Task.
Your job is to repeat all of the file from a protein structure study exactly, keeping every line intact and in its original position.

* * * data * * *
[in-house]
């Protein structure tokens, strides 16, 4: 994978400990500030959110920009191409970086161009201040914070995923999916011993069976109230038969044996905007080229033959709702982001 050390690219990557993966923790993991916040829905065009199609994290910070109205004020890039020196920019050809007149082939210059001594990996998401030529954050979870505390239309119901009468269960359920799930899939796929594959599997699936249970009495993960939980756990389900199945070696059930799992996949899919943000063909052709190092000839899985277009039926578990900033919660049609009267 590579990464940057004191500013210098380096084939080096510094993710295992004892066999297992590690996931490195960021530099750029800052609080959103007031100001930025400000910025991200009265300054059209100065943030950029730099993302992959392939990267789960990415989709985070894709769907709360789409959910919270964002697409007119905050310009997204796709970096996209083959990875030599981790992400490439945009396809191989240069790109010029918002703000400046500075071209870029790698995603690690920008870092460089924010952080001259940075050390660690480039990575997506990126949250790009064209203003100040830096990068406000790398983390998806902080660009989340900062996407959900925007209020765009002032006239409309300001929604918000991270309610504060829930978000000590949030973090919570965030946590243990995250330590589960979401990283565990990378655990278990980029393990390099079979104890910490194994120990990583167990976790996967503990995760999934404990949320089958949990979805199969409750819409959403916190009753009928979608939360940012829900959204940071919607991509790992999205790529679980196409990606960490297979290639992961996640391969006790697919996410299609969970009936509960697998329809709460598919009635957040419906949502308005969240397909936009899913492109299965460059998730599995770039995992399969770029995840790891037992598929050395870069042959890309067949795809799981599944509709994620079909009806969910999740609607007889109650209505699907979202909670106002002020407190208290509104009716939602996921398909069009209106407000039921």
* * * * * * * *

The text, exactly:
[in-house]
């Protein structure tokens, strides 16, 4: 994978400990500030959110920009191409970086161009201040914070995923999916011993069976109230038969044996905007080229033959709702982001 050390690219990557993966923790993991916040829905065009199609994290910070109205004020890039020196920019050809007149082939210059001594990996998401030529954050979870505390239309119901009468269960359920799930899939796929594959599997699936249970009495993960939980756990389900199945070696059930799992996949899919943000063909052709190092000839899985277009039926578990900033919660049609009267 590579990464940057004191500013210098380096084939080096510094993710295992004892066999297992590690996931490195960021530099750029800052609080959103007031100001930025400000910025991200009265300054059209100065943030950029730099993302992959392939990267789960990415989709985070894709769907709360789409959910919270964002697409007119905050310009997204796709970096996209083959990875030599981790992400490439945009396809191989240069790109010029918002703000400046500075071209870029790698995603690690920008870092460089924010952080001259940075050390660690480039990575997506990126949250790009064209203003100040830096990068406000790398983390998806902080660009989340900062996407959900925007209020765009002032006239409309300001929604918000991270309610504060829930978000000590949030973090919570965030946590243990995250330590589960979401990283565990990378655990278990980029393990390099079979104890910490194994120990990583167990976790996967503990995760999934404990949320089958949990979805199969409750819409959403916190009753009928979608939360940012829900959204940071919607991509790992999205790529679980196409990606960490297979290639992961996640391969006790697919996410299609969970009936509960697998329809709460598919009635957040419906949502308005969240397909936009899913492109299965460059998730599995770039995992399969770029995840790891037992598929050395870069042959890309067949795809799981599944509709994620079909009806969910999740609607007889109650209505699907979202909670106002002020407190208290509104009716939602996921398909069009209106407000039921």